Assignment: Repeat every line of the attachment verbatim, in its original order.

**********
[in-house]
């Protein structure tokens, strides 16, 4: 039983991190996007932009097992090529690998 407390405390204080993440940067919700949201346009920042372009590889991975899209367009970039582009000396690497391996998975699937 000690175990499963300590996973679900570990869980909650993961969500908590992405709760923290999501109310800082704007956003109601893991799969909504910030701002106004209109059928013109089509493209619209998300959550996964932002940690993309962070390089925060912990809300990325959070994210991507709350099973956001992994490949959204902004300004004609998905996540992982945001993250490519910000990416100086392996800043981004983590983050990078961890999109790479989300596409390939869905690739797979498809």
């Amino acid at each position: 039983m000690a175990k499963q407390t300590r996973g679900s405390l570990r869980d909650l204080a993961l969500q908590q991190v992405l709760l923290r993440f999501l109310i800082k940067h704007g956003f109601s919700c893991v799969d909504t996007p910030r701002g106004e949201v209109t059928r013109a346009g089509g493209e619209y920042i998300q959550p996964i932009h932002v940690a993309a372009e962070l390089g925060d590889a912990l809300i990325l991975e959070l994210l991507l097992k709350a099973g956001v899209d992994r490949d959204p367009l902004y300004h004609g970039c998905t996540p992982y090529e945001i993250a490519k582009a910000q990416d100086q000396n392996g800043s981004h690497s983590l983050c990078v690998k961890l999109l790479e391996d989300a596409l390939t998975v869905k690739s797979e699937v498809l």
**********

[in-house]
């Protein structure tokens, strides 16, 4: 039983991190996007932009097992090529690998 407390405390204080993440940067919700949201346009920042372009590889991975899209367009970039582009000396690497391996998975699937 000690175990499963300590996973679900570990869980909650993961969500908590992405709760923290999501109310800082704007956003109601893991799969909504910030701002106004209109059928013109089509493209619209998300959550996964932002940690993309962070390089925060912990809300990325959070994210991507709350099973956001992994490949959204902004300004004609998905996540992982945001993250490519910000990416100086392996800043981004983590983050990078961890999109790479989300596409390939869905690739797979498809």
């Amino acid at each position: 039983m000690a175990k499963q407390t300590r996973g679900s405390l570990r869980d909650l204080a993961l969500q908590q991190v992405l709760l923290r993440f999501l109310i800082k940067h704007g956003f109601s919700c893991v799969d909504t996007p910030r701002g106004e949201v209109t059928r013109a346009g089509g493209e619209y920042i998300q959550p996964i932009h932002v940690a993309a372009e962070l390089g925060d590889a912990l809300i990325l991975e959070l994210l991507l097992k709350a099973g956001v899209d992994r490949d959204p367009l902004y300004h004609g970039c998905t996540p992982y090529e945001i993250a490519k582009a910000q990416d100086q000396n392996g800043s981004h690497s983590l983050c990078v690998k961890l999109l790479e391996d989300a596409l390939t998975v869905k690739s797979e699937v498809l």